• Boosting our immune system response through the release of neuropeptides that decrease stress hormones like cortisol and epinephrine and increase immune cells and infection-fighting antibodies.
  • Stimulating our body to produce our own natural pain killers to relieve pain.
  • Adding joy and zest to our lives, strengthening our relationships, diffusing conflict and enhancing teamwork.
  • Keeping us positive and optimistic through difficult situations, disappointments and loss.
  • And so much more …

In his highly praised work “The Anatomy of an Illness”, Norman Cousins writes “I made the joyous discovery that ten minutes of genuine belly laughter had an anesthetic effect and would give me at least two hours of pain-free sleep.”

Nothing works faster or more dependably to bring our mind and body back into balance than a good laugh.  Humour lightens our burdens, inspires hope, connects us to others, keeps us grounded, focused, and alert.  It also helps us release anger and forgive sooner.

With so much power to heal and renew, the ability to laugh easily and frequently is a tremendous resource for surmounting problems, enhancing relationships and supporting both physical and emotional health.

Best of all, this priceless medicine is fun, free and easy to use.

Are our Brains Programmed to Laugh?

Good question!  That’s a resounding YES.  We are programmed to laugh.  In fact, science tells us that we laugh much earlier than we begin to speak, and that laughter is not unique to us humans.  A sense of humor is fairly widespread amongst the animal kingdom.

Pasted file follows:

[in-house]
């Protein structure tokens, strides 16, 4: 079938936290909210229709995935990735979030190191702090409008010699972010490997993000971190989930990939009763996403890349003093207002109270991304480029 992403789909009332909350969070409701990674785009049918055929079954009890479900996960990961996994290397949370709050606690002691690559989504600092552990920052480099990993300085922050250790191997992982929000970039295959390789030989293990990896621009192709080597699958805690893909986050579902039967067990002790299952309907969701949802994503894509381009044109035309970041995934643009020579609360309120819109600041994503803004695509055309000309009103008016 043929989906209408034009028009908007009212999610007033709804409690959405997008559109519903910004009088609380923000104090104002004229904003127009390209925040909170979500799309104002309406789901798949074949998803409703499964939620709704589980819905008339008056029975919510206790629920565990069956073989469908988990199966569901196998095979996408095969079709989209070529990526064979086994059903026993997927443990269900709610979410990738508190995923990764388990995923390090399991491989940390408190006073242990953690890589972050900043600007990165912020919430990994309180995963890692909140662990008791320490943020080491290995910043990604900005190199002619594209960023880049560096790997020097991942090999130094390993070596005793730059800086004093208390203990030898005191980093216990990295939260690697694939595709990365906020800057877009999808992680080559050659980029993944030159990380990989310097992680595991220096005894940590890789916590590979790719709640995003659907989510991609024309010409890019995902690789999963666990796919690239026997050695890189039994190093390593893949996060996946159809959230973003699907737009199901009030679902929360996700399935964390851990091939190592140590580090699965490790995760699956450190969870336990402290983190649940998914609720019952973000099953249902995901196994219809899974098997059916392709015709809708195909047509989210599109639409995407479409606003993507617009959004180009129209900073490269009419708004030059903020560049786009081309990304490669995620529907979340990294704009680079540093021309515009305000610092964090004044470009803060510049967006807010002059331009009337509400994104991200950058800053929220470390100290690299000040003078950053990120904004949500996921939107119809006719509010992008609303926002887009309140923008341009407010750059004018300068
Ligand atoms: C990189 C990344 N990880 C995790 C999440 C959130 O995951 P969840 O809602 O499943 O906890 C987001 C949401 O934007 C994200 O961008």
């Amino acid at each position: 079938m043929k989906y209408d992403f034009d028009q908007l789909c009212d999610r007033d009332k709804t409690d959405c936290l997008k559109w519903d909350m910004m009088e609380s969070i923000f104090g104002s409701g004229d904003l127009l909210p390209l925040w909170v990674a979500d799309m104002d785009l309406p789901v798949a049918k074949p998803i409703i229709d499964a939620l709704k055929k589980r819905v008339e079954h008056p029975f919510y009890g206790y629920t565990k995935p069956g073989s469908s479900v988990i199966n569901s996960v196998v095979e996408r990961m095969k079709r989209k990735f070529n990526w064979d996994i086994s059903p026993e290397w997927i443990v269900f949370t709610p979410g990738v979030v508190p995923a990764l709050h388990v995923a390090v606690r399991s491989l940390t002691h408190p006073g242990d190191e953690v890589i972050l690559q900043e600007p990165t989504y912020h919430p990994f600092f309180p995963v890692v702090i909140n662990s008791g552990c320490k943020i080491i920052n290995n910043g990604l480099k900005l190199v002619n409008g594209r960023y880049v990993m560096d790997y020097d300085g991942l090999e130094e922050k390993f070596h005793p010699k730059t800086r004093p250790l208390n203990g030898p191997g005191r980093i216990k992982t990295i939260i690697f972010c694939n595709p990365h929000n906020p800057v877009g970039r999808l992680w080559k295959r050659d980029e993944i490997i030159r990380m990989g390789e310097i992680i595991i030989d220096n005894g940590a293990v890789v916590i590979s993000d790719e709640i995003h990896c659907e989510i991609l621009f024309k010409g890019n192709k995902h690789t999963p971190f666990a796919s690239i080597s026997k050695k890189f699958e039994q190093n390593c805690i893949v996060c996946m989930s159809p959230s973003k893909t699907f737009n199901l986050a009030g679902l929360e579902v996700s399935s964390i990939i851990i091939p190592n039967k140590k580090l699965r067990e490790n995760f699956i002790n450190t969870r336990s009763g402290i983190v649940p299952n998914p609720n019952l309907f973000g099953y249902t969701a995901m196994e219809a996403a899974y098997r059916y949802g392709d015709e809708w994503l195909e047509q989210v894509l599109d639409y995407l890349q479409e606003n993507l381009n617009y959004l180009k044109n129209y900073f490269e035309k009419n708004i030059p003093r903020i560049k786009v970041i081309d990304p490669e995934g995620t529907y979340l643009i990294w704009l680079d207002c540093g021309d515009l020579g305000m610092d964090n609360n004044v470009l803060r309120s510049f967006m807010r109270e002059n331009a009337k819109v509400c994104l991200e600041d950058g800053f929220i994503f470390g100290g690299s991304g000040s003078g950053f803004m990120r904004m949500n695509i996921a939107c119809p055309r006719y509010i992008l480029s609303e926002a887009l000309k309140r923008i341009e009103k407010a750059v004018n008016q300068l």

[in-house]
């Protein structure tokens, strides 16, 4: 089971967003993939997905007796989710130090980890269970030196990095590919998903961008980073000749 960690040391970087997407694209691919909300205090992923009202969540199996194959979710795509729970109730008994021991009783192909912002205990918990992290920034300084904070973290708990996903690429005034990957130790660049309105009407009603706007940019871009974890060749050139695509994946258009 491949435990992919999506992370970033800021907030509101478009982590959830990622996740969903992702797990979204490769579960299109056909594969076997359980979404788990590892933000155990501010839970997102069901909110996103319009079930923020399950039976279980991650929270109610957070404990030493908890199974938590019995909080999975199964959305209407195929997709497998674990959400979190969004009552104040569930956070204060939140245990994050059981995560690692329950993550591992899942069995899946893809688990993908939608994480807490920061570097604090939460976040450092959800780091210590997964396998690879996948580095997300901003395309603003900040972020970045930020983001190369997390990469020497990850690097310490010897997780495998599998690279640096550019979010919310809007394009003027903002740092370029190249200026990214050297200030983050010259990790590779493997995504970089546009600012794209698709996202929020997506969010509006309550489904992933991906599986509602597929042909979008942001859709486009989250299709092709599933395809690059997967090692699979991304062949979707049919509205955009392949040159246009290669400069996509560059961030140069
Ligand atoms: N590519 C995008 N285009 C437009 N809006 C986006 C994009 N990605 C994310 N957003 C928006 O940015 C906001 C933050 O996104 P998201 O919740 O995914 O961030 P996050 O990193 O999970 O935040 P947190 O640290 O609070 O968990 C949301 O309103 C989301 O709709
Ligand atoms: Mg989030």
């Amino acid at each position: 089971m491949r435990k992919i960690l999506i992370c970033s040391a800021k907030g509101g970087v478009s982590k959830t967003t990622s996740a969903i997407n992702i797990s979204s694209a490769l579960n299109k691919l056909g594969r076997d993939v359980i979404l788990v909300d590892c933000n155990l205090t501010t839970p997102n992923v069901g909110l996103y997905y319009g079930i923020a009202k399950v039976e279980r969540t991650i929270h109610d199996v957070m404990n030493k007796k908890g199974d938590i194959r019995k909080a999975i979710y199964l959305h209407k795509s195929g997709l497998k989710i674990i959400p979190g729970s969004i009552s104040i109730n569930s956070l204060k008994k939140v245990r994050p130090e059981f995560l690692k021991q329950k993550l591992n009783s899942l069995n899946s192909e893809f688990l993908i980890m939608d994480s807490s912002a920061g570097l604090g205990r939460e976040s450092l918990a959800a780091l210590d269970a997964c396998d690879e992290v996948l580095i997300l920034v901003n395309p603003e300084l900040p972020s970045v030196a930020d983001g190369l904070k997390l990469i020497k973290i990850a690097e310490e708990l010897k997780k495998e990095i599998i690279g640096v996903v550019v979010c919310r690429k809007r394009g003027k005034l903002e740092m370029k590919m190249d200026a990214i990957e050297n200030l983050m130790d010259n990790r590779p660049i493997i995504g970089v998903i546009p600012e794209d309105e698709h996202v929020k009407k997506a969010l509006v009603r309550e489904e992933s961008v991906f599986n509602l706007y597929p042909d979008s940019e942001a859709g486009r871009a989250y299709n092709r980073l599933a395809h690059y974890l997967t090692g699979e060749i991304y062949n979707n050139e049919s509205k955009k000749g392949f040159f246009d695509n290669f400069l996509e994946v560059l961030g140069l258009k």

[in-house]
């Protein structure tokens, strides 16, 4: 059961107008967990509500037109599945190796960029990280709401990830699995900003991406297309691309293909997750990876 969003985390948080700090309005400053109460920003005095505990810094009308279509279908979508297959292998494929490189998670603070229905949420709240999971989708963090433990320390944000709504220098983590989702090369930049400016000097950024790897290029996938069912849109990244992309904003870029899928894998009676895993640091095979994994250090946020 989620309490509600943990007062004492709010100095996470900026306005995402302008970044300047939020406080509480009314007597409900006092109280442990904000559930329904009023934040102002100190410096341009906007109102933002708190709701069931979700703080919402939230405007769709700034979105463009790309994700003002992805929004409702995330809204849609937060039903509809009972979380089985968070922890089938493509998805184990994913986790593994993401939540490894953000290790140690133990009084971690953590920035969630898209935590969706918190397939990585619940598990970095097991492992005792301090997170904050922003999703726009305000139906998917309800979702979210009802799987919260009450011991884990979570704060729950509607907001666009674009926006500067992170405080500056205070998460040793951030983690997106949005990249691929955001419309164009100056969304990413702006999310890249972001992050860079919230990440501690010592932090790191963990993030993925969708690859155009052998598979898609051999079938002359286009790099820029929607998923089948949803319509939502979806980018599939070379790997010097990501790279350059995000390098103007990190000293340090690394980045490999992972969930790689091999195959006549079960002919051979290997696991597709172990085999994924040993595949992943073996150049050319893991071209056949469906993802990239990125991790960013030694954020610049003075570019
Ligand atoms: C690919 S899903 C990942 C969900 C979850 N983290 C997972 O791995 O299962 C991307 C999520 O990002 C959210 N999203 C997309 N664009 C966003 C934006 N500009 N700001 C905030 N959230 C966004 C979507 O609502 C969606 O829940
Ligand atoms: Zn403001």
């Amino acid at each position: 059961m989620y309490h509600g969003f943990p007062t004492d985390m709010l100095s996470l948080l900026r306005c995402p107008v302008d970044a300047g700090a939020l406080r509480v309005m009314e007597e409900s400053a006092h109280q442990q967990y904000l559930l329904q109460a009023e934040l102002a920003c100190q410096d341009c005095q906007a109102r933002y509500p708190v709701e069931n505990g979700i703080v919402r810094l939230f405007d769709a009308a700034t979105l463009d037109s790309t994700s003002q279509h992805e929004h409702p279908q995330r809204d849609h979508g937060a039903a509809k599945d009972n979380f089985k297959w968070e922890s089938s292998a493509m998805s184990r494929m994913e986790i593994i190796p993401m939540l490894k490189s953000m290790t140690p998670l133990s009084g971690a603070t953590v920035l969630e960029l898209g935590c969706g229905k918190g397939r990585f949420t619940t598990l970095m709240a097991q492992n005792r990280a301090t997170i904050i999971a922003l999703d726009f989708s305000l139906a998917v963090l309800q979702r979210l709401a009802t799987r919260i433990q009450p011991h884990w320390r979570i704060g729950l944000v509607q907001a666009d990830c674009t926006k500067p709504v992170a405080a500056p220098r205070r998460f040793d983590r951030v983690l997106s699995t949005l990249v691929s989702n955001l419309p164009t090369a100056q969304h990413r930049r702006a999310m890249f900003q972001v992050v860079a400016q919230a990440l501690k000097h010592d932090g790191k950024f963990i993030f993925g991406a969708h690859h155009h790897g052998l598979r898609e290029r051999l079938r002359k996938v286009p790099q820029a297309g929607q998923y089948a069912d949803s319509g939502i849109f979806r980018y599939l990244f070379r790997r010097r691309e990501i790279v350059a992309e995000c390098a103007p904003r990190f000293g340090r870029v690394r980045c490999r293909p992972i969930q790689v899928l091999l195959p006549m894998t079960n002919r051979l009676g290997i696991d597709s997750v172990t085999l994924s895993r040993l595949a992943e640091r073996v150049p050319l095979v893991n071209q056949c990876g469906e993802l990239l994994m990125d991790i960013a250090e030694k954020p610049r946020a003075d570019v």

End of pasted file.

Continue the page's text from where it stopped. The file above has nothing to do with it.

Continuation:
I won’t bore you with the mechanics of the obvious interconnection between the neuropsychophysiology of adanosine triphosphate and normalpropoxynitrobenzene and all that gobbledegook that gives rise to a burst of laughter in your brain because everyone knows THAT…

Suffice it to say that the evolutionary origins of human laughter can be traced back to between 10 and 16 million years ago and likely played an important role in our survival.

Laughter is thought to have evolved as a form of social bonding in animals and as a way to express playful intention.  Laughter was the glue that kept the group together.  It signaled to the group that everything was OK, that there was no need to be anxious or threatened by what was happening around them.

Over the centuries, the brain further developed and reinforced these connections as a meaningful way to reduce the increased levels of stress and tension that we, humans, have to deal with in order to lead successful and gratifying lives.